1. Limited time only! Sign up for a free 30min personal tutor trial with Chegg Tutors
    Dismiss Notice
Dismiss Notice
Join Physics Forums Today!
The friendliest, high quality science and math community on the planet! Everyone who loves science is here!

Homework Help: Circle Question

  1. Oct 18, 2009 #1
    1. The problem statement, all variables and given/known data
    Show that the point (3/5, 4/5) is the closest point on the circle x[tex]^{2}[/tex] + y[tex]^{2}[/tex] = 1 to the point (3, 4).

    2. Relevant equations


    3. The attempt at a solution
    The only equation that comes to mind is the distance formula... but I don't know what I would show with that. I know the solution deals with calculus, I just don't know what concepts to apply.
  2. jcsd
  3. Oct 18, 2009 #2
    Why don't you write down the distance formula for any point on the circle to the point (3,4), and show that the minimum occurs at the point (3/5, 4/5)?
  4. Oct 18, 2009 #3
    Ah, that makes sense. One question, though... do I have to solve the original equation for x1 and y1 before substituting into the distance equation? (I just don't see how you set up the circle equation and various points via the distance equation.) From there, though, I know how to find the minimum.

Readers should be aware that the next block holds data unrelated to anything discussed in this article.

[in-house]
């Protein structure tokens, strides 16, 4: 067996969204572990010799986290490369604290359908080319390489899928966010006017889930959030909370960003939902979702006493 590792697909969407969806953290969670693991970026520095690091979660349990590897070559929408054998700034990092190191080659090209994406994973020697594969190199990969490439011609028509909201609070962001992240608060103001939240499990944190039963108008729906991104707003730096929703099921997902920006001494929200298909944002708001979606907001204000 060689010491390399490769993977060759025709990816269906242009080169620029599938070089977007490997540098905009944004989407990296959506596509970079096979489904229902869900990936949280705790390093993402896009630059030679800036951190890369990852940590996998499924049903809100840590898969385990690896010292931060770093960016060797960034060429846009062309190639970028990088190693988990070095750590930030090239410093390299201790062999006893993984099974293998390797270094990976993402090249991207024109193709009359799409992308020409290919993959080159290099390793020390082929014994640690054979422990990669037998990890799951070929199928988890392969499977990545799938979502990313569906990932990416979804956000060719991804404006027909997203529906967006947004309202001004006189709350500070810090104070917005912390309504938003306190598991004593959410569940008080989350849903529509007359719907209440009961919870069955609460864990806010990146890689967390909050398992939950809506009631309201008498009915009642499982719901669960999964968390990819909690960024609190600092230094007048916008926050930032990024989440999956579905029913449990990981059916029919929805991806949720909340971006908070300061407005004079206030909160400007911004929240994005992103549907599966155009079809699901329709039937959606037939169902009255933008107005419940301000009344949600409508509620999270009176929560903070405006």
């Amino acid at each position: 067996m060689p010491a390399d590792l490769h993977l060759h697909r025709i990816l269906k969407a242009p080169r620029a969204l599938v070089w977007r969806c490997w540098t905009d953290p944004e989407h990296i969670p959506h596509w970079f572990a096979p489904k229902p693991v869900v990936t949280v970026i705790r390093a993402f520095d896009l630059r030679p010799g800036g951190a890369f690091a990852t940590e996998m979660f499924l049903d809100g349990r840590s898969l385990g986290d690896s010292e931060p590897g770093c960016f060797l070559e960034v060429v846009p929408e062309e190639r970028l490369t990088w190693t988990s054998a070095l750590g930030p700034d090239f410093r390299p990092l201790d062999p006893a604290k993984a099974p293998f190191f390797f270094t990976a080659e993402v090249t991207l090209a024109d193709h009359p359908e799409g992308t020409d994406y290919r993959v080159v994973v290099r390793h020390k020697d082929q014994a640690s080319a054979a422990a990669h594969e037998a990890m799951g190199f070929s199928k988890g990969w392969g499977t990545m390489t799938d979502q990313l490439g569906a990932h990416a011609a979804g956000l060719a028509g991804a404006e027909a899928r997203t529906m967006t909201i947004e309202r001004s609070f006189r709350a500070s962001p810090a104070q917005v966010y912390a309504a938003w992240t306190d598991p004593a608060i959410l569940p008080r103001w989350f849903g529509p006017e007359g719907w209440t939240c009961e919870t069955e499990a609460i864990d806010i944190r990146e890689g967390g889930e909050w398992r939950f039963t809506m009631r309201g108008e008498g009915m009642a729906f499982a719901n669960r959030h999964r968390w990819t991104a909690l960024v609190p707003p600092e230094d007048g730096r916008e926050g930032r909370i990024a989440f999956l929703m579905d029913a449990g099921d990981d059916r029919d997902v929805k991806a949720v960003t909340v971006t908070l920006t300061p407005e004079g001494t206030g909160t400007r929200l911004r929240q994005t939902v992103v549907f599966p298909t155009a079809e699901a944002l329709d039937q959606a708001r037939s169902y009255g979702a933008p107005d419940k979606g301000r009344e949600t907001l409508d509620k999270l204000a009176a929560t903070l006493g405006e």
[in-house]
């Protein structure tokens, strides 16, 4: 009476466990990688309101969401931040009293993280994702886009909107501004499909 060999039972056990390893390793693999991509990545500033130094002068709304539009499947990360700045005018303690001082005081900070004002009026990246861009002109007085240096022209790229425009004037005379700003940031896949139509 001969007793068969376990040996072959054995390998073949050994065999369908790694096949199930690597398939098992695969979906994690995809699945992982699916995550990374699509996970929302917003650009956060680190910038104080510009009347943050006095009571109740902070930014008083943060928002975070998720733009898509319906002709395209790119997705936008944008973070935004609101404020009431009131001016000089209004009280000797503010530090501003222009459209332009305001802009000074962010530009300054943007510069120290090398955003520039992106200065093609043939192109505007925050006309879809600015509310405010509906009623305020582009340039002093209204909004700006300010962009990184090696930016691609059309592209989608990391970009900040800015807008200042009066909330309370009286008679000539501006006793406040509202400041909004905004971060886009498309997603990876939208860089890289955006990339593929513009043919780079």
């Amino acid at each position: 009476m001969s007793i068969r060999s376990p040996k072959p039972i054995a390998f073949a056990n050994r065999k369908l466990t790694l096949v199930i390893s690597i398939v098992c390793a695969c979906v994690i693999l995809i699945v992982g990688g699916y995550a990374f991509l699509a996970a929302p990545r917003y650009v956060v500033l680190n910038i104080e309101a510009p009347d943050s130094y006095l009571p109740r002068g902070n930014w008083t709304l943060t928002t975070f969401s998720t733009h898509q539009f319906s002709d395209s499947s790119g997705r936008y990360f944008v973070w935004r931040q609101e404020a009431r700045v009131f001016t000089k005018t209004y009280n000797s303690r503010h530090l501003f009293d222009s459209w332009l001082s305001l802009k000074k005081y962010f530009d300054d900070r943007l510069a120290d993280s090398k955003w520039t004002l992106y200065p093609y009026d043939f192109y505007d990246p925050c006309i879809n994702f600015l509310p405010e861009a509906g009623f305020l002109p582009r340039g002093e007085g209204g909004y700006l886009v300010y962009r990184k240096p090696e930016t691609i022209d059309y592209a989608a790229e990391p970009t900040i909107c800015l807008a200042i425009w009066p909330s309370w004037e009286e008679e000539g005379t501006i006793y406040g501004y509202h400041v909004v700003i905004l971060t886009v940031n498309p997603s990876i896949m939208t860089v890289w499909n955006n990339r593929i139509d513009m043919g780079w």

5. Oct 18, 2009 #4


    User Avatar
    Science Advisor

    You don't have to solve for y- you can use "inplicit differentiation". But you don't have to differentiate at all:

    One crucial point about "min distance" is that the line from a point to a curve that is of minimum distance is perpendicular to the (tangent to the) curve. And, since this is a circle, a tangent is always perpendicular to the radius. The minimum distance from a point to a circle is always measured along the extended radius of the circle.

    Since a radius goes through the center, what is the equation of the line through the center of this circle and (3,4)? where does that line intersect the circle? (There will be two points where that line intersects the circle, of course, but one is obviously "nearest", the other "farthest" from the point.)
Share this great discussion with others via Reddit, Google+, Twitter, or Facebook